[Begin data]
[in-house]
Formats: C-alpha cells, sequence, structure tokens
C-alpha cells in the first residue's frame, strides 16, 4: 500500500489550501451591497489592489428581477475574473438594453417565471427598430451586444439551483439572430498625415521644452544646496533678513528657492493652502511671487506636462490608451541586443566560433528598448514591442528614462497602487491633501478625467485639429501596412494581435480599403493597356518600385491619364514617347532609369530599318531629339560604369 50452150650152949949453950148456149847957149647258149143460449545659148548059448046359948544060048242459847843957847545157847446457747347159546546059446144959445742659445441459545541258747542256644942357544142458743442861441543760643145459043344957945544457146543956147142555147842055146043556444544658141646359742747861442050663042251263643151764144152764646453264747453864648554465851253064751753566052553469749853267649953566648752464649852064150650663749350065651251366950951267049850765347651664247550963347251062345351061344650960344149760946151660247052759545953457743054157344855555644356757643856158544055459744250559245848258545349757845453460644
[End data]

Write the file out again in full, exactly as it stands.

[in-house]
Formats: C-alpha cells, sequence, structure tokens
C-alpha cells in the first residue's frame, strides 16, 4: 500500500489550501451591497489592489428581477475574473438594453417565471427598430451586444439551483439572430498625415521644452544646496533678513528657492493652502511671487506636462490608451541586443566560433528598448514591442528614462497602487491633501478625467485639429501596412494581435480599403493597356518600385491619364514617347532609369530599318531629339560604369 50452150650152949949453950148456149847957149647258149143460449545659148548059448046359948544060048242459847843957847545157847446457747347159546546059446144959445742659445441459545541258747542256644942357544142458743442861441543760643145459043344957945544457146543956147142555147842055146043556444544658141646359742747861442050663042251263643151764144152764646453264747453864648554465851253064751753566052553469749853267649953566648752464649852064150650663749350065651251366950951267049850765347651664247550963347251062345351061344650960344149760946151660247052759545953457743054157344855555644356757643856158544055459744250559245848258545349757845453460644